Answering the call of duty, young Japanese Americans entered into military service, joining many pre-war draftees. The 100th infantry battalion and 442nd regimental combat team, fighting in Europe, became the most highly decorated army unit for its size and length of service in American Military History. Japanese Americans in the Military Intelligence Service used their bilingual skills to help shorten the war in the Pacific and thus saved countless American lives. The 1399th Engineer Construction Battalion helped fortify the infrastructure essential for victory.

In 1983, almost forty years after the war ended, the federal Commission on Wartime Relocation and Internment of Civilians found that the necessity for the mass imprisonment of Japanese Americans and that a grave injustice had been done.

In 1988 President Ronald W. Reagan signed the Civil Liberties Act which made an apology for the injustice, provided minimal compensation and reaffirmed the nation's commitment to equal justice under the law for all Americans.


The following additional quotes are inscribed on the Memorial:


May this memorial be a tribute to the indomitable spirit of a citizenry in World War II who remained steadfast in their faith in our democratic system.

Norman Y. Mineta, internee at Heart Mountain,Wyoming.


I am proud that I am an American of Japanese ancestry. I believe in this nation's institutions, ideals and traditions. I glory in her heritage. I boast of her history. I trust in her future.

Mike M. Masaoka, civil rights advocate, staff sergeant at 442nd Regimental Combat Team.

Our actions in passing the Civil Liberties Act of 1988 are essential for giving credibility to our constitutional system and reinforcing our tradition of justice.


Robert T Matsui, internee at Tule Lake.


The lessons learned must remain as a grave reminder of what we must not allow to happen again to any group.

Daniel K. Inouye, US Congressman, US Senator and Captain of 442nd Regional Combat Team.


You fought not only the enemy but you fought prejudice - and you won. Keep up that fight and we will continue to win to make this great republic stand for what the constitution says its stands for the welfare of all of the people all of the time.

President Harry S. Truman, July 15, 1946 ("Remarks Upon Presenting a Citation to a Nisei Regiment", Harry S. Truman Library & Museum during which President Truman made the presentation in a ceremony on the Ellipse south of the White House grounds).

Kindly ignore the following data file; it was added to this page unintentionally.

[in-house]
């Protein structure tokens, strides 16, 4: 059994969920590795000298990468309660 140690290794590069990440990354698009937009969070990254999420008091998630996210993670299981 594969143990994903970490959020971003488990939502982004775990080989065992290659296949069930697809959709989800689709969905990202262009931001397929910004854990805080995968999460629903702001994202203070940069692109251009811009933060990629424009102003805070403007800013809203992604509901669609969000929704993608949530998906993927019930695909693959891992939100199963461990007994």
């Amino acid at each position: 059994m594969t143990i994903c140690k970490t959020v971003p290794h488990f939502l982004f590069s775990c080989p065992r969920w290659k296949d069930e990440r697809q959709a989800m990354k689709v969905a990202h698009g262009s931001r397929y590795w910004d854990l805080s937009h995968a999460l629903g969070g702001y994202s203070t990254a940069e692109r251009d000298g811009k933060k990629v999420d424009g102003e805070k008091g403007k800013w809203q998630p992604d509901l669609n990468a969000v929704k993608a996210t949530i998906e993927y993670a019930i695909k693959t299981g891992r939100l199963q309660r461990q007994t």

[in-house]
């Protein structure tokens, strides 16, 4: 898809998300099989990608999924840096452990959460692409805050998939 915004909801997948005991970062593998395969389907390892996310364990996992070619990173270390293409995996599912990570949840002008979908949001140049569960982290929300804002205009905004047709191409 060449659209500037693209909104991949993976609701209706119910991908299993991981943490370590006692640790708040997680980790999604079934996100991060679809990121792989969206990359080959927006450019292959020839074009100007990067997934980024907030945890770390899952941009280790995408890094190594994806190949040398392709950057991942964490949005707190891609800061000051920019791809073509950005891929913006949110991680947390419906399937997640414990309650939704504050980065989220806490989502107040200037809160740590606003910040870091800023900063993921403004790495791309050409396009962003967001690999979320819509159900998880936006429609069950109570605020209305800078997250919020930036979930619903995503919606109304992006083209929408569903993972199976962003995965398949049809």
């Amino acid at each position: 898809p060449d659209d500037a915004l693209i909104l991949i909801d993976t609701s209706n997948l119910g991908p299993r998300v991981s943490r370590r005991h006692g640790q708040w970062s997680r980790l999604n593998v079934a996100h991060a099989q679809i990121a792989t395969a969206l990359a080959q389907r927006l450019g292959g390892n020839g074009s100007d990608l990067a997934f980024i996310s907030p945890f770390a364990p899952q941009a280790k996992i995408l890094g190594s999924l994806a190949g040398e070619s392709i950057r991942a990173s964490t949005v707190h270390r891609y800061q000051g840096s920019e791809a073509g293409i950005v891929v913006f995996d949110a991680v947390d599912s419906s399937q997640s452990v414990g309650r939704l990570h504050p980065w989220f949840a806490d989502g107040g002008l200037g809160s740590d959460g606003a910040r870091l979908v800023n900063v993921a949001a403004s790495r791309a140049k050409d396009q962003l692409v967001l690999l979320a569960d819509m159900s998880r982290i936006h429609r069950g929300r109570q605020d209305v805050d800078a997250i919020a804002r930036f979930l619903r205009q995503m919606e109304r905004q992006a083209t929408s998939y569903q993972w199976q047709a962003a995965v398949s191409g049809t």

Tanka poem, a classical form of Japanese poetry, written by Akemi Dawn Matsumoto Ehrlich, titled 'The Legacy':[6][7][8]

Japanese by Blood

Hearts and Minds American

With Honor Unbowed

Bore the String of Injustice

For Future Generations


The names of the ten major internment, or incarceration, camps and the number of Japanese Americans confined in each camp also are engraved in stone on the Memorial:

Internment Interns State
Poston 17,814 Arizona
Heart Mountain 10,767 Wyoming
Topaz 8,130 Utah
Jerome 8,497 Arkansas
Manzanar 10,046 California
Rohwer 8,475 Arkansas
Tule Lake 18,879 California
Minidoka 9,397 Idaho
Gila River 13,348 Arizona
Amache 7,318 Colorado

See also[edit]

References[edit]

  1. ^ a b c Smithsonian (2001). "National Japanese American Memorial, (sculpture).". Inventory staff. Smithsonian. Retrieved 14 Feb 2011. 
  2. ^ Bill Gallo (2008). "Champion of Japanese culture - and dignity". Local News. Rocky Mountain News. Archived from the original on 18 February 2008. Retrieved 15 Feb 2011. 
  3. ^ a b Goode, John Washington Sculpture. The Johns Hopkins University Press, 2008, p. 16.
  4. ^ a b c "Japanese Crane Monument". Visit the Memorial. National Japanese American Memorial Foundation. 2009. Archived from the original on 12 December 2009. Retrieved 15 Feb 2011. 
  5. ^ Nina Akamu (2007). "The National Japanese American Memorial, "Golden Cranes"". Public Sculpture. Studio Equus, et al. Retrieved 15 Feb 2011. 
  6. ^ dcMemorials.com (2013). "Memorial to Japanese American Patriotism in World War II (2000) in Washington, D.C.". Retrieved 18 Jan 2015. 
  7. ^ National Park Service (2011). "Japanese American Memorial to Patriotism During WWII" (PDF). National Mall Times, Vol. 4, Issue 4, p.5. Retrieved 18 Jan 2015. 
  8. ^ Alfred Arakaki (2000). "Groundbreaking Ceremony, October 22, 1999, Washington, D.C." (PDF). Puka-Puka Parade, Issue #2000-1, p.4. 100th Infantry Battalion Veterans Club. Retrieved 18 Jan 2015. 

Further reading[edit]

  • Moeller Jr., G. Martin. AIA Guide to the Architecture of Washington, D.C.. The Johns Hopkins University Press, 4th ed., 2006. ISBN 0-8018-8468-3.
  • Pencak, William A. Encyclopedia of the Veteran in America: Volume 1. Greenwood, 2009. ISBN 0-313-34009-9 - Features the memorial and others dedicated to the American veteran.

External links[edit]

Coordinates: 38°53′40.28″N 77°0′37.76″W / 38.8945222°N 77.0104889°W / 38.8945222; -77.0104889